The IAB recently called for feedback on a newly released best practice guide for site tagging. This is a new area of comment for the IAB but a much needed one. They are aiming to form this guide to eliminate risk, improve site performance and protect site owners and advertisers from any privacy and security issues that can arise from poor tag management.

Tagging is a fundamental element of the heavily data-driven interactive advertising ecosystem without which it would not continue to thrive,” said Steve Sullivan, Vice President, Advertising Technology, IAB. “To better meet the needs of publishers, advertisers, marketers and consumers, we must not only take account of the ongoing value of site tagging, but more fully understand the operational challenges presented by site tagging’s increasingly prolific use.”

We reached out to a number of industry professionals at tag management companies, including ones in our Tag Management Buyer’s Guide, to see what they thought of these new moves by the IAB and what changes they think should be made to the best practices guide.

IAB has released their site tagging best practice guide for public comment. Do you think this is a needed guide and why?

Ali Behnam, President of Tealium

We think the IAB guide is a good first step in helping educate the market on what a site tag is. The biggest challenge, however, is around how companies can better leverage tags to monetize their site data, and we see that as a good next step in the education process. We look forward to participating in those discussions with the IAB and others. 

James Sandoval, SVP & Managing Director, EMEA, BrightTag

The future of marketing communications will be fueled by data; if marketers are not capturing and activating data well today, they will not be well-positioned for the future. Proper site tagging can help solve for this.

Joseph Lines, Business Development Manager, QuBit

The guide is pertinent and timely. Tags have reached a tipping point in the online industry and our recent research concluded established websites have on average over 25 tags deployed. Site tagging is the data foundation for any organization operating online – get it wrong and the house collapses and you end up with poor data integrity. Inline with the abundance of tags spreading across the web, the Tag Management product category is maturing at a rapid rate signified when Google recently entered the market. 

Given the saturation of tags being used across the web and the maturity of the product category to manage them, independent best practice advice to support businesses and individuals in both understanding and implementing tags on websites should be welcomed by the entire industry.

Jon Baron, CEO of TagMan

We hope that this guide will be a go-to resource for professionals in marketing, analytics, technology, and product to improve internal processes, data quality, site performance, and marketing agility. As more solutions move towards tagging vs on-premise solutions, and marketers continue to tag data off the site for analysis (such as digital advertising data), the need for standards will become increasingly important and is, in fact, overdue.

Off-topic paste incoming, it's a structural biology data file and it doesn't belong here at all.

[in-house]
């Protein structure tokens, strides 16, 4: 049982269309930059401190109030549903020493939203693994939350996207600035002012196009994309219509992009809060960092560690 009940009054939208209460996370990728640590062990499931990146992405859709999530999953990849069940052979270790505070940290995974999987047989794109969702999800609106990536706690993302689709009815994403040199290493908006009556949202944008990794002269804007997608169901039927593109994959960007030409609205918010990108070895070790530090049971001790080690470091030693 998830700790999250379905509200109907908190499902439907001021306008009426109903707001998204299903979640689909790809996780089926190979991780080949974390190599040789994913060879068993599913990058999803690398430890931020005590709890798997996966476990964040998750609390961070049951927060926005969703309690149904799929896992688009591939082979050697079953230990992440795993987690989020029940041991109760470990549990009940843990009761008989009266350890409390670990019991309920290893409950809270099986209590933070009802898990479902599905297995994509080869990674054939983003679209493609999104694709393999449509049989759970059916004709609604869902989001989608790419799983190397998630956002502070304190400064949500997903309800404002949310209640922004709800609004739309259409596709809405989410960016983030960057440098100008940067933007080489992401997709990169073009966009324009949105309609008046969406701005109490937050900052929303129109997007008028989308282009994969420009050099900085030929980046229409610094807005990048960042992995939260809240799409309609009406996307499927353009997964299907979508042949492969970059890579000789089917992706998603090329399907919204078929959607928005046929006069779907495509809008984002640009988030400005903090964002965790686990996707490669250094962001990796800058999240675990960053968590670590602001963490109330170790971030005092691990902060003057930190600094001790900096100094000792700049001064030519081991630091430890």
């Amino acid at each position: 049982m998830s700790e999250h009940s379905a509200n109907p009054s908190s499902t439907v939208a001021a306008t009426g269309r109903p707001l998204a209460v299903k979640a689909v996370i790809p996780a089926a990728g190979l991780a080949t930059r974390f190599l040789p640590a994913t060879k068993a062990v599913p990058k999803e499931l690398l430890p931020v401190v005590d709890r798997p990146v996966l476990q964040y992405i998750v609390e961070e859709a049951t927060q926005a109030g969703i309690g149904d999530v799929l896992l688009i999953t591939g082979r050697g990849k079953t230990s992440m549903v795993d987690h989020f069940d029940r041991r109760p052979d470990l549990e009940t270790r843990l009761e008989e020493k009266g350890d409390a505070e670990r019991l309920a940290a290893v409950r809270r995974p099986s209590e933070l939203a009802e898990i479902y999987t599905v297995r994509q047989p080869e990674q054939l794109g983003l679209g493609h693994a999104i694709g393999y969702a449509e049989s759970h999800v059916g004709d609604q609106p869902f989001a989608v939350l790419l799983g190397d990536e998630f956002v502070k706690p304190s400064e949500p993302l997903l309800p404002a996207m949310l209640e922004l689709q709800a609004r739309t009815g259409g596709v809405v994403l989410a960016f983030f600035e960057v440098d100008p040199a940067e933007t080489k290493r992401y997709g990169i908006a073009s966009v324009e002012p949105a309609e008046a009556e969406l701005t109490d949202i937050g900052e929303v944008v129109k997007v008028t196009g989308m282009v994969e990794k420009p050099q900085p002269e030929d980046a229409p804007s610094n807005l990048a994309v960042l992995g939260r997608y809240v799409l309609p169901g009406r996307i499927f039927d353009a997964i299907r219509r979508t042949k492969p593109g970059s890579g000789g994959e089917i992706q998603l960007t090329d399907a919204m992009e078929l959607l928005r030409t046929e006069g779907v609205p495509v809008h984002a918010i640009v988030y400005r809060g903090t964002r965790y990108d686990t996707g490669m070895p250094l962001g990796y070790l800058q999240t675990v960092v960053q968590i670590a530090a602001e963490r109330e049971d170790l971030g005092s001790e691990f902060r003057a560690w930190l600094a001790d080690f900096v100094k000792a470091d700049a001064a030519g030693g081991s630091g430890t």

Did the IAB get it right so far? How will it affect your relationship with your clients if this goes into effect? Will you have to make any changes to your technology to comply?

James Sandoval, SVP & Managing Director, EMEA, BrightTag

The IAB clearly recognizes the importance of these issues and wants to increase awareness by sharing best practices. BrightTag is very much in support of this IAB initiative to improve the pace of innovation in the digital marketing industry.

Scott Meyer, Evidon

We think the IAB has it right. The guide doesn’t affect our relationships and we don’t have to change how we do things or how our tech works. Our technology, actually, helps solve some of the problems identified in the paper.

We help companies identify tracking they otherwise can’t see and how it got there, so they ensure that audience data is being collected only by authorized companies, that their pages aren’t being bogged down by superfluous tracking code, and that they understand everything that have to disclose to consumers.

Des Cahill, VP Marketing, Ensighten

The IAB Draft report on Site Tagging Best Practices is a helpful document for educating website owners on the challenges of managing the proliferation of tags. Tag management is a complex topic, and we at Ensighten spend considerable time helping our clients adopt best practices. Since our tag management platform encompasses all possible needs of a marketer or publisher, we would not have to make any changes to comply with the IAB’s recommendations.

Joseph Lines, Business Development Manager, QuBit

We are impressed with the depth and breadth of the guide, and welcome the positive impact it will have on existing client relationships and future prospects if this goes into effect. As a Tag Management vendor we have been providing and developing technical and business best practice.

Reviewing the document we are happy the majority of the guidelines are aligned with our own best practice, so we see little, if any, impact on the relationships with our clients expect for the recognition we have been trying to educate the market and provide open standards for the longest.

Wolfgang Allisat, CRO of TagMan

We believe this guide provides a strong foundation for industry-wide best practices and standardization. We believe it will help strengthen our relationship with clients and partners by ensuring that we are all working off the same playbook, so to speak, and share an accepted view around risks and mitigation techniques.

The IAB have listed a series of challenges and risks with using tags. Are these real risks to site owners using tag management systems? 

Scott Meyer, Evidon

There are clear and real risks associated with using tags. Tag managers are supposed to help marketers and publishers manage some of these risks. Evidon, for instance, works in collaboration with leading tag managers to provide additional solutions for a more comprehensive view of tracking.

Des Cahill, VP Marketing, Ensighten

For high-traffic websites, there are important technical considerations when implementing and running a tag management system. The IAB report covers some important ones – data leakage, IT resource allocation, site performance, and consumer privacy — but I think the top challenge that tags present site owners is missing from the list.

We refer to it as the “Marketing Agility Deficiency” — a term that describes the often cumbersome and slow process of deploying or managing digital marketing services onto a website. This process deprives marketers of the ability to A/B-test ad networks, maximize the value of optimization tools, quickly deploy analytics on new landing pages, etc.

All these services require tags, and the immense proliferation of tags has made it difficult for digital marketers to be as responsive and innovative as they need to be. Addressing this challenge is one of the main reasons that companies buy our real-time tag management solutions.

James Sandoval, SVP & Managing Director, EMEA, BrightTag